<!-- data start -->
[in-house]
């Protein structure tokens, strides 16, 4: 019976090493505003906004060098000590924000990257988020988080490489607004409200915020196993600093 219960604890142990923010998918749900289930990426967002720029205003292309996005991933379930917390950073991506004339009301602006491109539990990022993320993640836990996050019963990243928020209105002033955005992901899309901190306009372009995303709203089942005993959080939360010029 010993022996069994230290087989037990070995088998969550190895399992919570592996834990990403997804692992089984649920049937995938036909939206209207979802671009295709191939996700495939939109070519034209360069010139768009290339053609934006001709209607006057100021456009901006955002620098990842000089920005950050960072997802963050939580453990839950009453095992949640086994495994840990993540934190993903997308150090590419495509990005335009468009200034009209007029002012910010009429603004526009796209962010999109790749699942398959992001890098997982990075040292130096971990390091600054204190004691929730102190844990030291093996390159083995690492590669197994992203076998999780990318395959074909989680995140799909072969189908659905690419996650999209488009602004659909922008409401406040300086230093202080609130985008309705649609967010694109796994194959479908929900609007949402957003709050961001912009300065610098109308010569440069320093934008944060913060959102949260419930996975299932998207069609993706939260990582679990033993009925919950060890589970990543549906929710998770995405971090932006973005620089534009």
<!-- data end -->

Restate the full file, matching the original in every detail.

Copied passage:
[in-house]
């Protein structure tokens, strides 16, 4: 019976090493505003906004060098000590924000990257988020988080490489607004409200915020196993600093 219960604890142990923010998918749900289930990426967002720029205003292309996005991933379930917390950073991506004339009301602006491109539990990022993320993640836990996050019963990243928020209105002033955005992901899309901190306009372009995303709203089942005993959080939360010029 010993022996069994230290087989037990070995088998969550190895399992919570592996834990990403997804692992089984649920049937995938036909939206209207979802671009295709191939996700495939939109070519034209360069010139768009290339053609934006001709209607006057100021456009901006955002620098990842000089920005950050960072997802963050939580453990839950009453095992949640086994495994840990993540934190993903997308150090590419495509990005335009468009200034009209007029002012910010009429603004526009796209962010999109790749699942398959992001890098997982990075040292130096971990390091600054204190004691929730102190844990030291093996390159083995690492590669197994992203076998999780990318395959074909989680995140799909072969189908659905690419996650999209488009602004659909922008409401406040300086230093202080609130985008309705649609967010694109796994194959479908929900609007949402957003709050961001912009300065610098109308010569440069320093934008944060913060959102949260419930996975299932998207069609993706939260990582679990033993009925919950060890589970990543549906929710998770995405971090932006973005620089534009």